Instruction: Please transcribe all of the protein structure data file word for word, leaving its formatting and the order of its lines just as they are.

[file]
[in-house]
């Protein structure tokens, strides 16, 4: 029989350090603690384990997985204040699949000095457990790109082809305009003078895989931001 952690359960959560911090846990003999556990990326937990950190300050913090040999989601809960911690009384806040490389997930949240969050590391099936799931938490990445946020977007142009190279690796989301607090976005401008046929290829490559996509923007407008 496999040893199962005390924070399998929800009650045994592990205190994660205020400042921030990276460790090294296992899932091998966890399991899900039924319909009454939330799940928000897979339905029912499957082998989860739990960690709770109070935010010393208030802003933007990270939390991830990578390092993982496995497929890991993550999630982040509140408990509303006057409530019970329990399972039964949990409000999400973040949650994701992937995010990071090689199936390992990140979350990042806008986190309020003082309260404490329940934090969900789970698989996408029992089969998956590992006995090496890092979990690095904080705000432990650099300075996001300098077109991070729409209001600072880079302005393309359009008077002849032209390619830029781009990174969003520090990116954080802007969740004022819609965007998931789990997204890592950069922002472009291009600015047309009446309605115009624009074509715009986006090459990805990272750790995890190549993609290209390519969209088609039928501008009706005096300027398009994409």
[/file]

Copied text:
[in-house]
């Protein structure tokens, strides 16, 4: 029989350090603690384990997985204040699949000095457990790109082809305009003078895989931001 952690359960959560911090846990003999556990990326937990950190300050913090040999989601809960911690009384806040490389997930949240969050590391099936799931938490990445946020977007142009190279690796989301607090976005401008046929290829490559996509923007407008 496999040893199962005390924070399998929800009650045994592990205190994660205020400042921030990276460790090294296992899932091998966890399991899900039924319909009454939330799940928000897979339905029912499957082998989860739990960690709770109070935010010393208030802003933007990270939390991830990578390092993982496995497929890991993550999630982040509140408990509303006057409530019970329990399972039964949990409000999400973040949650994701992937995010990071090689199936390992990140979350990042806008986190309020003082309260404490329940934090969900789970698989996408029992089969998956590992006995090496890092979990690095904080705000432990650099300075996001300098077109991070729409209001600072880079302005393309359009008077002849032209390619830029781009990174969003520090990116954080802007969740004022819609965007998931789990997204890592950069922002472009291009600015047309009446309605115009624009074509715009986006090459990805990272750790995890190549993609290209390519969209088609039928501008009706005096300027398009994409």